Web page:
Selecting a Case

user-unknown | 2nd July 2017
Laser Tag gun

When building a laser tag gun, selecting a suitable case or shell is critical.  The choice of case will go a long way in controlling how easy or difficult the build is, and how it works in game.  This article is intended to help you think about what case to get and find one that you are happy with.

  • Space - will there be enough space for the internal components?
  • Battery access - does the shell come with a built-in battery pack or will one need to be added?
  • Durability- is it going to hold up to being dropped and knocked about in game?
  • Size and weight - is it going to be comfortable/easy to carry for long periods, will you be able to run with it?
  • Cost - how expensive is the shell?
  • Transport and storage - are you going to be able to transport it easily between games?
  • Aesthetics - do you like the style?

There are three main options for shells currently:

  • Airsoft guns
  • Toy (Nerf/SuperSoaker/etc.) guns
  • Custom made

Airsoft guns are the most realistics looking, and are usually pretty sturdy.  If you want a 'real' gun design such as G36 or P90, this will likely be your only option. They can be quite expensive to buy though, and if you want one that's not painted in bright garish colours as required by UK law, you will need a UKARA license in order to legally purchase one. 

IMPORTANT: Buying a two-tone airsoft gun and repainting it yourself is illegal.  Do not repaint an airsoft gun yourself.

Toy guns come in a very wide range of shapes and sizes.  Some of the best example are Nerf and supersoaker type guns, which are generally reasonably sturdy and relatively cheap.  They usually have a pretty good amount of space inside them to fit the various parts needed for the circuit.  Repainting toy guns is something of a grey area - do so at your own risk.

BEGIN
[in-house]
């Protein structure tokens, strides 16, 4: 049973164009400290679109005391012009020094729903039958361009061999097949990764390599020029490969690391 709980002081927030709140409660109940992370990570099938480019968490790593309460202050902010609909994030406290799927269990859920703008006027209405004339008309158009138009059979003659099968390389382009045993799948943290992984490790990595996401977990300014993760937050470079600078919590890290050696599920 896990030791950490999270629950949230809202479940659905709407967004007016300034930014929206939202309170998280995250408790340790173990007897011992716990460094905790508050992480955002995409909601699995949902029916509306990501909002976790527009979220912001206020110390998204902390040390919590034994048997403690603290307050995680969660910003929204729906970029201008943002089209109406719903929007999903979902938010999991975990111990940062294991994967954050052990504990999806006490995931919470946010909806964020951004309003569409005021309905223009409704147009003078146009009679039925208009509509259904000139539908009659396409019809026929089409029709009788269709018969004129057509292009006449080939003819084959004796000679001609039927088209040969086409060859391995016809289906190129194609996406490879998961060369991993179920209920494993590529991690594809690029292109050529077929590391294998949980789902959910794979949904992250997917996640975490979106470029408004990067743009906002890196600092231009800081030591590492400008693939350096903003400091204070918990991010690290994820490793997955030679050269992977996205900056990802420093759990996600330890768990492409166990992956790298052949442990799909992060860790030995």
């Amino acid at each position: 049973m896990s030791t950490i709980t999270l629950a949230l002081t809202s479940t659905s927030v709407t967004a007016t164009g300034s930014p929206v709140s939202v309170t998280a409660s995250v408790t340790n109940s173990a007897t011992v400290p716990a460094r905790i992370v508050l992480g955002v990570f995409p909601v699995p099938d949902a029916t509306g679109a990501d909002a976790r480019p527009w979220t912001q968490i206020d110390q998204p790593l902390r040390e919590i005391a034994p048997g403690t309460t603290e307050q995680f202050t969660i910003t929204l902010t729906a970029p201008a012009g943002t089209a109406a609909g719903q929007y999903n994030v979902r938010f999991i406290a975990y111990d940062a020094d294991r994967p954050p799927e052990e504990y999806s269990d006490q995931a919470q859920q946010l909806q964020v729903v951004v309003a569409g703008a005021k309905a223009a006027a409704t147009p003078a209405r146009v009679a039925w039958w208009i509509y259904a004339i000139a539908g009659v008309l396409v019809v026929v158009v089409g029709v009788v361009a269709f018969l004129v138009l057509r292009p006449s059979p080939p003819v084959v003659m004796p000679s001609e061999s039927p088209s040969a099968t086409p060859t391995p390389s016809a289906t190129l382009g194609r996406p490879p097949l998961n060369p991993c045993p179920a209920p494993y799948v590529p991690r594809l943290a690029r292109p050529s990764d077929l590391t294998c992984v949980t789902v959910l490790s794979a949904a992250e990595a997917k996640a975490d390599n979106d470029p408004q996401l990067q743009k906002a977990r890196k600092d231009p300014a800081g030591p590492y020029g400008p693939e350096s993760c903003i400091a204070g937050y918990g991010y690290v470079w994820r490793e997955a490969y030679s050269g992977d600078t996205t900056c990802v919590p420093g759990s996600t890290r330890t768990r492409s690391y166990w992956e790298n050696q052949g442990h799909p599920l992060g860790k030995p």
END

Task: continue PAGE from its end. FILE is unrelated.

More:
Custom made shells can be very difficult to come by, but if you do manage to find one, or you know how to do it yourself, then you can do pretty much whatever you want.  The factors for these will entirely depend on the specific shell in question.

Points to Consider

#1 - Space

Availability of space inside the shell is probably the most important point to consider when building a toy, but is very hard to actually determine without buying one and taking it apart.

The largest component within a toy will be the battery pack, which needs to be large enough to supply at least 5V to the circuit.  This means that you will need either space for 4 non-rechargeables (1.5V) or 6 rechargeable batteries (1.2V).  If the shell you are using was originally electrical itself (i.e. powered nerf gun, or electric airsoft) then you will likely have a suitable area for this already built into the shell, which can really help.

My current circuit design is still unfortunately somewhat larger than I would hope, which makes it impossible to fit inside some shells.  At present, it is only possible to fit it inside rifle size shells - a suitable design for pistols is still being worked on.

The final 'large' component in the gun is the speaker - larger speakers generally provide better sound quality and are louder. if your shell restricts you to a very small speaker you may find that you can't fit in a large enough speaker to make your gun sound good.

#2 - Battery Access

If you are using non-rechargeable batteries, then you need to consider how you are going to access the battery compartment to replace them. 

If you are using rechargeable batteries, you will need to put a recharging port somewhere accessible.

#3 - Durability